World Library  
Flag as Inappropriate
Email this Article

American trusteeship proposal for Palestine

The American trusteeship proposal for Palestine, formally known as the United States Proposal for Temporary United Nations Trusteeship for Palestine and announced by President Harry S. Truman on 25 March 1948, was a revised plan from the United States government for the future of the British Mandate for Palestine.[1] The proposal came four months after the approval in the General Assembly of the United Nations Partition Plan for Palestine which had been vigorously supported by the United States, and represented a major shift in policy in response to the ongoing 1947–1948 Civil War in Mandatory Palestine.


  • Background 1
  • The proposal 2
  • External references 3
  • References 4


On March 18, the United Nations Special Committee on Palestine reported that it had been unable to arrange a truce and recommended a temporary trusteeship for Palestine in order to restore peace.

The following day, Truman library, Truman wrote a number of personal statements in the following days recording his perspective ahead of the announcement on March 25:[2]

  • March 21, 1948: President Truman writes in his diary regarding the confusion caused by the State Department's handling of the trusteeship issue: "I spend the day trying to right what has happened. No luck. Marshall makes a statement. Doesn't help a bit."
  • March 21, 1948: President Truman writes to his sister Mary Jane Truman that the "striped pants conspirators" in the State Department had "completely balled up the Palestine situation." But, he writes, "it may work out anyway in spite of them."
  • March 22, 1948: President Truman writes to his brother Vivian Truman regarding Palestine: "I think the proper thing to do, and the thing I have been doing, is to do what I think is right and let them all go to hell."

The proposal

The trusteeship proposal was supported by Loy W. Henderson, head of the Near Eastern Affairs Bureau, who opposed US support for partition because he believed it would hurt US interests in Arab countries. The proposal was drafted by Clark Clifford, White House Counsel and Max Lowenstein.

"The United States has proposed to the Security Council a temporary United Nations trusteeship for Palestine to provide a government to keep the peace. Such trusteeship was proposed only after we had exhausted every effort to find a way to carry out partition by peaceful means. Trusteeship is not proposed as a substitute for the partition plan but as an effort to fill the vacuum soon to be created by the termination of the mandate on May 15. The trusteeship does not prejudice the character of the final political settlement. It would establish the conditions of order which are essential to a peaceful solution."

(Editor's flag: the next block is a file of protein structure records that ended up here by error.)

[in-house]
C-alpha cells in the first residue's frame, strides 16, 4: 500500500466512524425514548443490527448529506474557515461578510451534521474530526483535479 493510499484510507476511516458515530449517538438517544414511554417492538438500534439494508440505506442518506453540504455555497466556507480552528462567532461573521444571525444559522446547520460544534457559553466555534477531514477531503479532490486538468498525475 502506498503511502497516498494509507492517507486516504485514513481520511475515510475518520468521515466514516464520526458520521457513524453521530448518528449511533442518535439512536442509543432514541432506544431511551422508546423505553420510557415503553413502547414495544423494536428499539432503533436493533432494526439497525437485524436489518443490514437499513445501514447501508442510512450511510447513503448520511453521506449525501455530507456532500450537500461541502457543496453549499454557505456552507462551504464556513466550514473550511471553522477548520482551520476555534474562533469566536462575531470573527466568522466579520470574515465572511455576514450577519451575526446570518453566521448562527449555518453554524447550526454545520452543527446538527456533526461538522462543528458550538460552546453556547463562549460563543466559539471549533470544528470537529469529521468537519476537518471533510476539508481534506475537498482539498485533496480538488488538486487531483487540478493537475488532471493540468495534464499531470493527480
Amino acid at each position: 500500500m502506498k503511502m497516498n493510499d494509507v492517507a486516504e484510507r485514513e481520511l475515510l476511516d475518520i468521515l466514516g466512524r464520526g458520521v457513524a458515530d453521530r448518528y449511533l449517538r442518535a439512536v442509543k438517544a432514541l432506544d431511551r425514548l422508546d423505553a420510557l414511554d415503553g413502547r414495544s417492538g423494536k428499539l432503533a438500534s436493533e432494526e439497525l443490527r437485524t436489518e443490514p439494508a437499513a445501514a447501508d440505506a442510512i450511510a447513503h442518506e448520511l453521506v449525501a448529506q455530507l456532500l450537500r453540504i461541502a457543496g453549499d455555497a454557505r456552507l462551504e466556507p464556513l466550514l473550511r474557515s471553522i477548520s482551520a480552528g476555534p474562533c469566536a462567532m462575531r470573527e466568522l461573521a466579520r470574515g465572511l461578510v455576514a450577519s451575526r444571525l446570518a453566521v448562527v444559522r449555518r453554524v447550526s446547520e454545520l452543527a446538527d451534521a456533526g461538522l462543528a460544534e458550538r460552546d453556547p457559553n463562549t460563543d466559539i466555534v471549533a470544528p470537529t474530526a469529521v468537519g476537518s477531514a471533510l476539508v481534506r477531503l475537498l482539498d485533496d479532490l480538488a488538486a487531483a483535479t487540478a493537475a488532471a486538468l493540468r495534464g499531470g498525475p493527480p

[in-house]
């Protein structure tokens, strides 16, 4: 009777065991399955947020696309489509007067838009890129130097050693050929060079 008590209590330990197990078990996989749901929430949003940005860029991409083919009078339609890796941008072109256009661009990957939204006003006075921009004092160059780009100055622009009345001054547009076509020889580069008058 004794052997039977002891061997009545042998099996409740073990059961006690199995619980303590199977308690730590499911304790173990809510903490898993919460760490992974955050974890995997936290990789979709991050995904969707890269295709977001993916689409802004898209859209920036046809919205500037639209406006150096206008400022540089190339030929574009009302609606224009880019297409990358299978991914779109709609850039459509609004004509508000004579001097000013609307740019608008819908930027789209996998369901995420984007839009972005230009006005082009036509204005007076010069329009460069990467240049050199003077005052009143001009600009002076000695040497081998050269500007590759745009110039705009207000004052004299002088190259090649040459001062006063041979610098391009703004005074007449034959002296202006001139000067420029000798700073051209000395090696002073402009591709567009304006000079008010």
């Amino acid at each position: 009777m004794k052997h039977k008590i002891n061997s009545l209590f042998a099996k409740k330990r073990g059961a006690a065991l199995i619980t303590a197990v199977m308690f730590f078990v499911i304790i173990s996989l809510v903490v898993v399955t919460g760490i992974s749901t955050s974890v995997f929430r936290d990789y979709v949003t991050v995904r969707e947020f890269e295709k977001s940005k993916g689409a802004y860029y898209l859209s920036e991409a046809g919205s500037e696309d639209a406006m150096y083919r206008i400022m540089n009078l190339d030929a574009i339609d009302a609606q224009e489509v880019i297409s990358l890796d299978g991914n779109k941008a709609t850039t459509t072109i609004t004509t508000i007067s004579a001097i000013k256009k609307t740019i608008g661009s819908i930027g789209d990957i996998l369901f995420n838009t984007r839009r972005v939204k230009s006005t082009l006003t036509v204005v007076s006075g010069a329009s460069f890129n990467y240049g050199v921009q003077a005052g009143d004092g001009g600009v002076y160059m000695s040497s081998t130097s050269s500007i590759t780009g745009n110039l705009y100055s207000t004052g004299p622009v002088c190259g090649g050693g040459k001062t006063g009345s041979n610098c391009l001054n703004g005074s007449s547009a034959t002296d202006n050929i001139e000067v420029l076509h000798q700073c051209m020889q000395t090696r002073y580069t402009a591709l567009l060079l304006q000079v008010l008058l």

External references

  • Truman, the Jewish vote, and the creation of Israël, By John Snetsinger
  • Truman and Israel, By Michael Joseph Cohen


  1. ^ United States Proposal for Temporary United Nations Trusteeship for Palestine Statement by President Truman, March 25, 1948
  2. ^ The United States and the Recognition of Israel: A Chronology, Compiled by Raymond H. Geselbracht from Harry S. Truman and the Founding of Israel (Westport, Connecticut, 1997) by Michael T. Benson
This article was sourced from Creative Commons Attribution-ShareAlike License; additional terms may apply. World Heritage Encyclopedia content is assembled from numerous content providers, Open Access Publishing, and in compliance with The Fair Access to Science and Technology Research Act (FASTR), Wikimedia Foundation, Inc., Public Library of Science, The Encyclopedia of Life, Open Book Publishers (OBP), PubMed, U.S. National Library of Medicine, National Center for Biotechnology Information, U.S. National Library of Medicine, National Institutes of Health (NIH), U.S. Department of Health & Human Services, and, which sources content from all federal, state, local, tribal, and territorial government publication portals (.gov, .mil, .edu). Funding for and content contributors is made possible from the U.S. Congress, E-Government Act of 2002.
Crowd sourced content that is contributed to World Heritage Encyclopedia is peer reviewed and edited by our editorial staff to ensure quality scholarly research articles.
By using this site, you agree to the Terms of Use and Privacy Policy. World Heritage Encyclopedia™ is a registered trademark of the World Public Library Association, a non-profit organization.

Copyright © World Library Foundation. All rights reserved. eBooks from World Library are sponsored by the World Library Foundation,
a 501c(4) Member's Support Non-Profit Organization, and is NOT affiliated with any governmental agency or department.